Network Monitoring Solutions for the Cloud
Just because your apps and data are residing off-site it's still up to you to make sure that they are working right. Vendors from Plixer to Fluke Networks, Riverbed and CA are happy to help, however.
Now that cloud technology is seeping into every corner of the business world, IT departments are focusing on how efficiently and effectively their cloud providers and platforms are performing. Founded in 1999, Plixer International is a network performance management provider that helps organizations get a holistic view of the entire enterprise regardless of equipment vendor.
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“Enterprise adoption of cloud computing is expected to be the most important factor driving the demand for the market of cloud-based application monitoring,” said Srihari Padmanabhan, senior industry analyst for Frost & Sullivan’s Measurement and Instrumentation practice. “This factor will boost the demand for cloud-based monitoring services in future” adding that metrics offered as part of a cloud service providers package “don’t provide enough visibility into the network or application.”
This is where Plixer’s Scrutinizer product comes in. It’s a comprehensive flow capture tool that allows users to closely analyze their network data and drill down deeper into the parts that indicate where potential problems are hiding. Plixer works with customers and their hardware vendors to ensure the right data is being captured, and then Plixer builds reports that are custom tailored to each customer’s needs.
Fluke, NetScout, Riverbed, et al make for a crowded field
Operations teams are increasingly relying on this type of information to quickly identify and resolve network problems, and several vendors in addition to Plixer provide targeted solutions, among them Fluke Networks, NetScout, Riverbed, CA, and Manage Engine. Many of the offerings, such as those from Lancope and Arbor Networks, provide greater scalability and a more robust feature set.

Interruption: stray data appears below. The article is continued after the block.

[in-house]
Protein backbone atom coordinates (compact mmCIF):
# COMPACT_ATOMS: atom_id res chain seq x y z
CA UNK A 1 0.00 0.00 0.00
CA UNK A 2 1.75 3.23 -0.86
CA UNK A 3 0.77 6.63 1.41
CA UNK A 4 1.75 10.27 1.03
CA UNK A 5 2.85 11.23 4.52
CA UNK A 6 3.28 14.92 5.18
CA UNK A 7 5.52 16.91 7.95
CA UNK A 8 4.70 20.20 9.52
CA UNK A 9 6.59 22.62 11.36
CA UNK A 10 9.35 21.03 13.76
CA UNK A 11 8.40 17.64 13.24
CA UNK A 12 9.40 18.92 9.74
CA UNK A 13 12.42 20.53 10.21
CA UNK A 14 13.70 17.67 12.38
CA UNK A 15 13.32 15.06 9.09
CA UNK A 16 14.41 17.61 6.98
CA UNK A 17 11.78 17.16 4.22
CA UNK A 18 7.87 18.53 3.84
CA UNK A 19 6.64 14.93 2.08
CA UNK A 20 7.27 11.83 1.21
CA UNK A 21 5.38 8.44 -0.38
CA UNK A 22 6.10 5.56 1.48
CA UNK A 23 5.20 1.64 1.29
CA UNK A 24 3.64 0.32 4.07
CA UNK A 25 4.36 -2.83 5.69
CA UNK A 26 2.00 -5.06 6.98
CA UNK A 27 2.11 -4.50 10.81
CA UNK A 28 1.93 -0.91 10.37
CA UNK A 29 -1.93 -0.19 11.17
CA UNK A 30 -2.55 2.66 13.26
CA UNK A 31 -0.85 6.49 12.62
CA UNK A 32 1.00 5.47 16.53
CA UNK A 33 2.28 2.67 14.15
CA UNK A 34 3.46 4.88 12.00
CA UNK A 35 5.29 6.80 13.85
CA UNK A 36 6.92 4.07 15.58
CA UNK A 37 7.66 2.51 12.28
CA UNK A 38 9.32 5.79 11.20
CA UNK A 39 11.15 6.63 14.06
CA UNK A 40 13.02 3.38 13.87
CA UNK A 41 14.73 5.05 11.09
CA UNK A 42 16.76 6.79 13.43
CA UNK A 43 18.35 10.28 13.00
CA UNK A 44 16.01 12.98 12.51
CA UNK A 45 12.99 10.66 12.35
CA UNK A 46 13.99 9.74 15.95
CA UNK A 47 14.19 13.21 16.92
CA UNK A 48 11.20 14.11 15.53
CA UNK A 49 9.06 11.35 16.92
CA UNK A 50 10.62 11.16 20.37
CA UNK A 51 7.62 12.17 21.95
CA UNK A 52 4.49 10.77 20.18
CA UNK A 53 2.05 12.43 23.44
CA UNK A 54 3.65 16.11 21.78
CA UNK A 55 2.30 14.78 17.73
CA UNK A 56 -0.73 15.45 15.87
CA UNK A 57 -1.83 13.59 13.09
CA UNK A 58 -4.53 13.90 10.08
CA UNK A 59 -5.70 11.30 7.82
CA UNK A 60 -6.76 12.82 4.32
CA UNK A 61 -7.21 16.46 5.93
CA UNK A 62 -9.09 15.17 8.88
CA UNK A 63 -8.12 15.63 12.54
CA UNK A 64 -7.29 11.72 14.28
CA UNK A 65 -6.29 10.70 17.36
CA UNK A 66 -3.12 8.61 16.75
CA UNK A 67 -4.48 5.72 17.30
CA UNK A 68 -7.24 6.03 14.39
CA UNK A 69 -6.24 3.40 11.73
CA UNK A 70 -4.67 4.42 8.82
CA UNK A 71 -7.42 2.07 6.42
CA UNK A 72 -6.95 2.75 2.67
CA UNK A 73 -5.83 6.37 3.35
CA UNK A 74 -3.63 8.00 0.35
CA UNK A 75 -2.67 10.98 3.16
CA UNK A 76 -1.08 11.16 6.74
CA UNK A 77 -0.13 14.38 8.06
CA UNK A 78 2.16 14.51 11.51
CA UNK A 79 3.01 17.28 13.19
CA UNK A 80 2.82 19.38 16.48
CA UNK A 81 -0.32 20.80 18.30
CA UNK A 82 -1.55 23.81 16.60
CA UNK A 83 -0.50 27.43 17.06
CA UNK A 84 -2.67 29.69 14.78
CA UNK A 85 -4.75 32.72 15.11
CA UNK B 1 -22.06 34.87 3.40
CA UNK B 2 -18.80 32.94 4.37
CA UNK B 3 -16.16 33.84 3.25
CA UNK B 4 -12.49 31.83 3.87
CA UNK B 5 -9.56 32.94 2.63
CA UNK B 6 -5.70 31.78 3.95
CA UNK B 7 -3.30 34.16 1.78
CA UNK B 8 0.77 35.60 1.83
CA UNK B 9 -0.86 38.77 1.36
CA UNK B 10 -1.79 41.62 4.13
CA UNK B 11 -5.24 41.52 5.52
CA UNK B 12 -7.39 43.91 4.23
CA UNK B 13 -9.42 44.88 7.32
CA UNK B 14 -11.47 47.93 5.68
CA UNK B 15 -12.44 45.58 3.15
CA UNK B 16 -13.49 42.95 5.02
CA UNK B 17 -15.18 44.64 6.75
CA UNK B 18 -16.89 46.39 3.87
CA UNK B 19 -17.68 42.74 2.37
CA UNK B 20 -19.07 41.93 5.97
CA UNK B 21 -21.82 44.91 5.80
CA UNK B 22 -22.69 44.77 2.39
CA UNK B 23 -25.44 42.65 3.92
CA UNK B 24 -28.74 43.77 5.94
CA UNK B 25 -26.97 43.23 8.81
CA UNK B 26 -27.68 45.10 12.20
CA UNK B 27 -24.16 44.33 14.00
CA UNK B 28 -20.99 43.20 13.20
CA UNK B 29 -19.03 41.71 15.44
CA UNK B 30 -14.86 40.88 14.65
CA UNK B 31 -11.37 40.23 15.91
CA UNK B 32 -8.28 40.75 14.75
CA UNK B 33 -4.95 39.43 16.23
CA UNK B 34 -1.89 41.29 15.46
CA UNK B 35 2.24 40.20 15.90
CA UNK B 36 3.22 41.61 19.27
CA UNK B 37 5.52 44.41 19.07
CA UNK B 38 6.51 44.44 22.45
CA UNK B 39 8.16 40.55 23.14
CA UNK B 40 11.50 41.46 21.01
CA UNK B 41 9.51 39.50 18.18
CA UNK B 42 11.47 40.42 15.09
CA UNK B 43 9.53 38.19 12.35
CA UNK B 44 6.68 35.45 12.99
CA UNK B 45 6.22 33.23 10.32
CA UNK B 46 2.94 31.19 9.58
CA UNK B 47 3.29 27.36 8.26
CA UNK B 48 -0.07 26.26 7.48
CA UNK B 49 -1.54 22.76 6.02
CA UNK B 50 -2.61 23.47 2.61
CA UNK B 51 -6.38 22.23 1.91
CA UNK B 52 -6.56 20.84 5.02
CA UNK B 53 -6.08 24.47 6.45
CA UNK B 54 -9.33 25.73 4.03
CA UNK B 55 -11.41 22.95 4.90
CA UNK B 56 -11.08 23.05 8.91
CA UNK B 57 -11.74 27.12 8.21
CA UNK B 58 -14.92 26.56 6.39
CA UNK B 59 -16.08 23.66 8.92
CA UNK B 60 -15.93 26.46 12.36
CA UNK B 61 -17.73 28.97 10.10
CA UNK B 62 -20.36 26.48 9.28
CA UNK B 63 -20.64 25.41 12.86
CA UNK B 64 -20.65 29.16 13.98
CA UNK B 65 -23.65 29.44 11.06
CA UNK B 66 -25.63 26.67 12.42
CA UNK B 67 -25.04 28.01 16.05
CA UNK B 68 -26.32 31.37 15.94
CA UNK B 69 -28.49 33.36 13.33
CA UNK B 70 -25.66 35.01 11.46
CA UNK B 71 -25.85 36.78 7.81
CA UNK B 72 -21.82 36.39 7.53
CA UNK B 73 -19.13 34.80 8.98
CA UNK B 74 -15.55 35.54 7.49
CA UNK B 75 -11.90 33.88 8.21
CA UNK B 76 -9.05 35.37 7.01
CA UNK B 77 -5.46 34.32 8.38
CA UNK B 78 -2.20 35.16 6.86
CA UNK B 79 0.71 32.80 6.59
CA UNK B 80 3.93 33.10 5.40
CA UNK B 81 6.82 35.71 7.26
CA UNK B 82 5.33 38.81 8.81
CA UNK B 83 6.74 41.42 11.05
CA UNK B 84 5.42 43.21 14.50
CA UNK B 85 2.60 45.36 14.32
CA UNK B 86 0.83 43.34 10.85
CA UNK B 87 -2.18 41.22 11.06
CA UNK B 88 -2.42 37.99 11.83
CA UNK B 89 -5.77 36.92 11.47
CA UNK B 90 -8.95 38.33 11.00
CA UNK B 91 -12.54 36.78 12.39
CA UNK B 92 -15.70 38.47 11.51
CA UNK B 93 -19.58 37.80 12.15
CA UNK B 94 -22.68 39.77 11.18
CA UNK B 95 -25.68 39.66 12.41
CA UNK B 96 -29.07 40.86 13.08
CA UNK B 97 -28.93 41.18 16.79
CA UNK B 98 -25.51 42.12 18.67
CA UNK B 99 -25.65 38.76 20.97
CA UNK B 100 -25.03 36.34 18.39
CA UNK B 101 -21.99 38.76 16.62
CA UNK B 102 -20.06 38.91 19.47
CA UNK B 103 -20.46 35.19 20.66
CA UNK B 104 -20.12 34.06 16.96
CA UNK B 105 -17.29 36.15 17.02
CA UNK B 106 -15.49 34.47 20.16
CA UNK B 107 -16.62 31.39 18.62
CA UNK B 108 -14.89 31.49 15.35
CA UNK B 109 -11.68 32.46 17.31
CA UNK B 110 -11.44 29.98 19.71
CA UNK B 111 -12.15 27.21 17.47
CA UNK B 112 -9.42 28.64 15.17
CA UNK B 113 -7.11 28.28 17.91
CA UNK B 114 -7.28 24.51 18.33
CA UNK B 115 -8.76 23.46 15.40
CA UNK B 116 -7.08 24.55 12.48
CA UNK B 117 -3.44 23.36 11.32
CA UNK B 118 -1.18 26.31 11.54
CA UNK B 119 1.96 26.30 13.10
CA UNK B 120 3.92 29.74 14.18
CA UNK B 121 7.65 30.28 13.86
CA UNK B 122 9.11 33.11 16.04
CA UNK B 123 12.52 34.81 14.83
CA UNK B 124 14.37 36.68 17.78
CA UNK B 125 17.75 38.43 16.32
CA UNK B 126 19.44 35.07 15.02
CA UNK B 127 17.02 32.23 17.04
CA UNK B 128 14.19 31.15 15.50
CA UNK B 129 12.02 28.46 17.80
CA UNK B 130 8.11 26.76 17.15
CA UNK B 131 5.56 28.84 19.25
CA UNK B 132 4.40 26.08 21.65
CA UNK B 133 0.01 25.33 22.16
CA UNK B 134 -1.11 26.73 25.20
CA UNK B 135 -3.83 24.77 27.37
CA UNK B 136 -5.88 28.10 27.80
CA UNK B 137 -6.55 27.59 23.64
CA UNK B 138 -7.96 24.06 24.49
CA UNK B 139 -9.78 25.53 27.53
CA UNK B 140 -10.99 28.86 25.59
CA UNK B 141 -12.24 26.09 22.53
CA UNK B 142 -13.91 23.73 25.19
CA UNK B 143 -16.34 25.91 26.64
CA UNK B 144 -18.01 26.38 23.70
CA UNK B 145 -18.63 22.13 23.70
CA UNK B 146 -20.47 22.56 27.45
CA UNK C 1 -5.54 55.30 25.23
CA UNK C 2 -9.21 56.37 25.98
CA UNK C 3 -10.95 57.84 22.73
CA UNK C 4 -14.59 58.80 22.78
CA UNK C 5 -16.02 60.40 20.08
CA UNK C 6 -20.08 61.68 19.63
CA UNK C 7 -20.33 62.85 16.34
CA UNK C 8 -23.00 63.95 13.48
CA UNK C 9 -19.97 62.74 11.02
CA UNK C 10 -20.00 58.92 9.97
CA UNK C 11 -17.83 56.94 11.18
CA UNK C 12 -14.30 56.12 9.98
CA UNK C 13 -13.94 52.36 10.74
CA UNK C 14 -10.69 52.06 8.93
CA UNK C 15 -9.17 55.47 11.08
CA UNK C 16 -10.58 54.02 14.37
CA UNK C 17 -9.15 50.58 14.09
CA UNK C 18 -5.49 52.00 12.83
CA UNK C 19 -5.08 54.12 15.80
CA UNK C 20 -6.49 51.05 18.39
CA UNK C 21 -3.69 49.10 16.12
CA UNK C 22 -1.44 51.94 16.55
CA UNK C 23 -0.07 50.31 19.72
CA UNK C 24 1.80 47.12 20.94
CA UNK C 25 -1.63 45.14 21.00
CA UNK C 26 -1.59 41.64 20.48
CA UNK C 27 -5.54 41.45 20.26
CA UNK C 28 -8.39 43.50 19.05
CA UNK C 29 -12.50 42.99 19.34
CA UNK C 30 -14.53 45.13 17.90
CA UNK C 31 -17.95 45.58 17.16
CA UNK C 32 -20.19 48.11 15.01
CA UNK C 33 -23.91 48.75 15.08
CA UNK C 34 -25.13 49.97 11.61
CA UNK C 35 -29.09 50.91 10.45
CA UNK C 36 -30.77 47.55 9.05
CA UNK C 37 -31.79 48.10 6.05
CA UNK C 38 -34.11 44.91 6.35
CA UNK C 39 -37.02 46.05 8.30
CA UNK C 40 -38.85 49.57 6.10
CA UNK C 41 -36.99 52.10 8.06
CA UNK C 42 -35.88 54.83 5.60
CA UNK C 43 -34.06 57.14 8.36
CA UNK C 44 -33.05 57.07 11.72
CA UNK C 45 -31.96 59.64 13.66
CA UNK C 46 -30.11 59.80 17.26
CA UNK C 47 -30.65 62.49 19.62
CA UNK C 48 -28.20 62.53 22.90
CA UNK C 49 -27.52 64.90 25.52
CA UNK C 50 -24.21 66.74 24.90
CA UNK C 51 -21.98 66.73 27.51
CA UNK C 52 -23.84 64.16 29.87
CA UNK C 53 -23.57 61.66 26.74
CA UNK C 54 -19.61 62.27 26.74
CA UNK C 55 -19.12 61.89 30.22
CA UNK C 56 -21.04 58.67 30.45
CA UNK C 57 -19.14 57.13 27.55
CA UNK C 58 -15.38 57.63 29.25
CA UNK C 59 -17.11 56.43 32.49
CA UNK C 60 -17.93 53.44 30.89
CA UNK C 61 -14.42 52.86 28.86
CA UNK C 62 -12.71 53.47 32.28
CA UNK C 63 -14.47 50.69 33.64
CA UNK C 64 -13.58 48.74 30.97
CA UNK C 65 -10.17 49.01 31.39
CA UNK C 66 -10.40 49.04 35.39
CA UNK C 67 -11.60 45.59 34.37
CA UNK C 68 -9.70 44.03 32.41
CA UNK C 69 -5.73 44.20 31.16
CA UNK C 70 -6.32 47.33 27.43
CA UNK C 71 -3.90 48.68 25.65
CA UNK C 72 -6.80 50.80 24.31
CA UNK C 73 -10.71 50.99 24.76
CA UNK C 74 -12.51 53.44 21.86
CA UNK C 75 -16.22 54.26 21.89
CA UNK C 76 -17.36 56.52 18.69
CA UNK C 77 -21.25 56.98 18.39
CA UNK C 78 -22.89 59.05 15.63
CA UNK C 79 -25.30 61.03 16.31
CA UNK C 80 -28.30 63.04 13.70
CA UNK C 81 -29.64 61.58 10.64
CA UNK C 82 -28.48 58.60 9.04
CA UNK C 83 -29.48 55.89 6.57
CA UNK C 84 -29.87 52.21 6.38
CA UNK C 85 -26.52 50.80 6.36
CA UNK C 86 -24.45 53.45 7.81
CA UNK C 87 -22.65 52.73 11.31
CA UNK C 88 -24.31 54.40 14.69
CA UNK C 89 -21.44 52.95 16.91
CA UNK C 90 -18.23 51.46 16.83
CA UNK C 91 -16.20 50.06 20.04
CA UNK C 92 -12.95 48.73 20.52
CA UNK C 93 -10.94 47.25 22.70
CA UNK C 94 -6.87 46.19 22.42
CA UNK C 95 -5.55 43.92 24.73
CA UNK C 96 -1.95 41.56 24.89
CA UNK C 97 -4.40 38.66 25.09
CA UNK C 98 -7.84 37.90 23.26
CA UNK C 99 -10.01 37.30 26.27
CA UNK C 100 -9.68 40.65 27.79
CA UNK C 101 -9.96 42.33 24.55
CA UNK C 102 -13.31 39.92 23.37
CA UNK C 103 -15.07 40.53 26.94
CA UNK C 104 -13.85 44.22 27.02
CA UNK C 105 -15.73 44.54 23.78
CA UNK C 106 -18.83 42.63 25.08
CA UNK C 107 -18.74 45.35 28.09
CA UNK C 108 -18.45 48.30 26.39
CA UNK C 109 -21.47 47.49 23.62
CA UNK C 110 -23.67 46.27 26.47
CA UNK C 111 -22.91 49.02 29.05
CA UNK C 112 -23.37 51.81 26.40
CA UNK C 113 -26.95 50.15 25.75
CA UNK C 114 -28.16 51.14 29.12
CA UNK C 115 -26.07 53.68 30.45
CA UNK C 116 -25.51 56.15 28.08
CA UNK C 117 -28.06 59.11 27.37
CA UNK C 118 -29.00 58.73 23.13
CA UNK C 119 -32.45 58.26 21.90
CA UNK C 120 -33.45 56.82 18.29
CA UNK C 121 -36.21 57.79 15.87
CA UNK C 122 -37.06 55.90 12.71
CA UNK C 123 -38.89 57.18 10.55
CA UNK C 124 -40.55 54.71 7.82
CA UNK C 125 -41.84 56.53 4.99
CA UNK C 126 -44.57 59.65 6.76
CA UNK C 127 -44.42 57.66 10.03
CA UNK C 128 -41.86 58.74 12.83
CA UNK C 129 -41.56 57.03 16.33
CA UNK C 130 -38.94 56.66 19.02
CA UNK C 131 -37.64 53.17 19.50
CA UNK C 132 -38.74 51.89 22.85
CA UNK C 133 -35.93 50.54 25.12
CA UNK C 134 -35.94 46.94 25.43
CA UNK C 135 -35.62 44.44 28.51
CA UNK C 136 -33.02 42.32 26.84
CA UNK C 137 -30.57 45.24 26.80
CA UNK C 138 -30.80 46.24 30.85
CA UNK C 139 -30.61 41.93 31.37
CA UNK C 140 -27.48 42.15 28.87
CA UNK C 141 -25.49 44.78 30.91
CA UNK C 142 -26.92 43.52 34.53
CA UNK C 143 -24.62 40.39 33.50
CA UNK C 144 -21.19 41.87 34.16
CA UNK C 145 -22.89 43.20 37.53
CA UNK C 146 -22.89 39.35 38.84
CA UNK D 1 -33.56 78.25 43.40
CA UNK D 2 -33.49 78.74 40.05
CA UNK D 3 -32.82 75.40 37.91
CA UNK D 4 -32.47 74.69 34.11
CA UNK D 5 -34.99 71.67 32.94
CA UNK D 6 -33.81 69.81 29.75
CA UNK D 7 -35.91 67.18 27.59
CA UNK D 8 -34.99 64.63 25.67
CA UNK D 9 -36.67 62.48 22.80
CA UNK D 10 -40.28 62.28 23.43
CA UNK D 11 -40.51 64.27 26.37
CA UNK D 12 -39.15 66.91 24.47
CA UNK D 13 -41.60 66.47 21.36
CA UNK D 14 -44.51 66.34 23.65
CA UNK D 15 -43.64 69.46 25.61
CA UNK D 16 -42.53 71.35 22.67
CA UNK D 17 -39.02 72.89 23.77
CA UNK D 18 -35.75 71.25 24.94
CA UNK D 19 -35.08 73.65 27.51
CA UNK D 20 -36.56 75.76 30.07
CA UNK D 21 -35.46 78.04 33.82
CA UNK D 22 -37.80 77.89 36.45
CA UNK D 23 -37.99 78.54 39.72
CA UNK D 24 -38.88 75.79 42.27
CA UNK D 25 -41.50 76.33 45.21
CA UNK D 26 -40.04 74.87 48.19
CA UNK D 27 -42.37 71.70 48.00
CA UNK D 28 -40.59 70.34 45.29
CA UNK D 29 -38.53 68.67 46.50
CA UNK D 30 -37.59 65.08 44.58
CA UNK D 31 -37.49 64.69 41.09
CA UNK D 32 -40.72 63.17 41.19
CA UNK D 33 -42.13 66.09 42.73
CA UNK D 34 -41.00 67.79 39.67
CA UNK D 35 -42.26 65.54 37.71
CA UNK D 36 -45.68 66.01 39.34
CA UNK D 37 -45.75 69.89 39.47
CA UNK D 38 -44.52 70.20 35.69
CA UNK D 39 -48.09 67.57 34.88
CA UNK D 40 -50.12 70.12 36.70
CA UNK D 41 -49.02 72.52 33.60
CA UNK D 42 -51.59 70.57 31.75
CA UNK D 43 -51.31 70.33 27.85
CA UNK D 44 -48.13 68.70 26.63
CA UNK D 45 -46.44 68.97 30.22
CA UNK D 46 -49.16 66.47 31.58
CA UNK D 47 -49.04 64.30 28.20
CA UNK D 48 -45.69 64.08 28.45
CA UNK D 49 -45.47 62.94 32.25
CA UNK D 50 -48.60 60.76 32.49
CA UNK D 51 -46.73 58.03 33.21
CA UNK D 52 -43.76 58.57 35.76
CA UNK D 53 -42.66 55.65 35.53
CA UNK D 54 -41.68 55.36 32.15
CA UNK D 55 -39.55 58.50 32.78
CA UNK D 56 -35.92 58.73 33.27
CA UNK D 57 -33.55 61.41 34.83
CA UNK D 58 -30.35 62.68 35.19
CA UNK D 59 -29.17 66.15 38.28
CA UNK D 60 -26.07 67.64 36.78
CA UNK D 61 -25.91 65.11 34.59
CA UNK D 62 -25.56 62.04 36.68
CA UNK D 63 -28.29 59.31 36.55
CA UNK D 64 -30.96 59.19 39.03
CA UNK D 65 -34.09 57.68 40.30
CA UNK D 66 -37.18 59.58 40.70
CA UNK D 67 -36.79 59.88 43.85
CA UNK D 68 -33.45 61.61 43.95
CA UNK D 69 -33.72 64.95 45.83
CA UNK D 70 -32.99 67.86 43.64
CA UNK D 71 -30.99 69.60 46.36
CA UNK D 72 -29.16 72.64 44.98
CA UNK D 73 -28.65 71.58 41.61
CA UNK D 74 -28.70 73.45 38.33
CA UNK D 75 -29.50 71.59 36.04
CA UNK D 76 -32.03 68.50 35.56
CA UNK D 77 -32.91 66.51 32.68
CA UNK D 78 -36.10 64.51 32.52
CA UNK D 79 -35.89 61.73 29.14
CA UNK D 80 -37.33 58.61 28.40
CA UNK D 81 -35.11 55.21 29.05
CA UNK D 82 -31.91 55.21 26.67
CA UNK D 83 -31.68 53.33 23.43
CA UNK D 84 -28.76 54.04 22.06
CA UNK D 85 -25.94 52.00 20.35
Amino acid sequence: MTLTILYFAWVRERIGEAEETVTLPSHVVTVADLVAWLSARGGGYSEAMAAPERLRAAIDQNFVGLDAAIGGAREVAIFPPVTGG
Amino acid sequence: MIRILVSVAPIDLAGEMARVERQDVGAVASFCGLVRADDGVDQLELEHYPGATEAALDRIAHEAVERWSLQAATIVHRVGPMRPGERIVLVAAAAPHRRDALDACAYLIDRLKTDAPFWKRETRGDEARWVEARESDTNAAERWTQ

“Plixer is really kind of unique in that they have completely built their whole business around NetFlow and nothing else,” said Jim Frey, managing research director at Enterprise Management Associates. But, for companies with few internal IT resources, Plixer’s narrow scope might provide plenty of network and security insight.
“Our razor focus on NetFlow and IPFIX is our differentiator,” agreed Michael Patterson, Plixer’s CEO and co-founder.
Three areas are typically the core of Plixer’s customers’ monitoring needs: threat detection, forensic response, and deep application awareness. Once a company adds cloud technology to the mix -- from VoIP to applications to storage -- they also become interested in monitoring the performance of their new platforms.
“Basically, most people over the years have been concerned that if their connections are too full, they’re going to get slow,” Patterson said. Companies then purchase more bandwidth and faster switches in what Patterson calls “a kind of rat race.” In the last few years, though, vendors have started releasing products to allow IT groups to better understand and monitor their cloud traffic.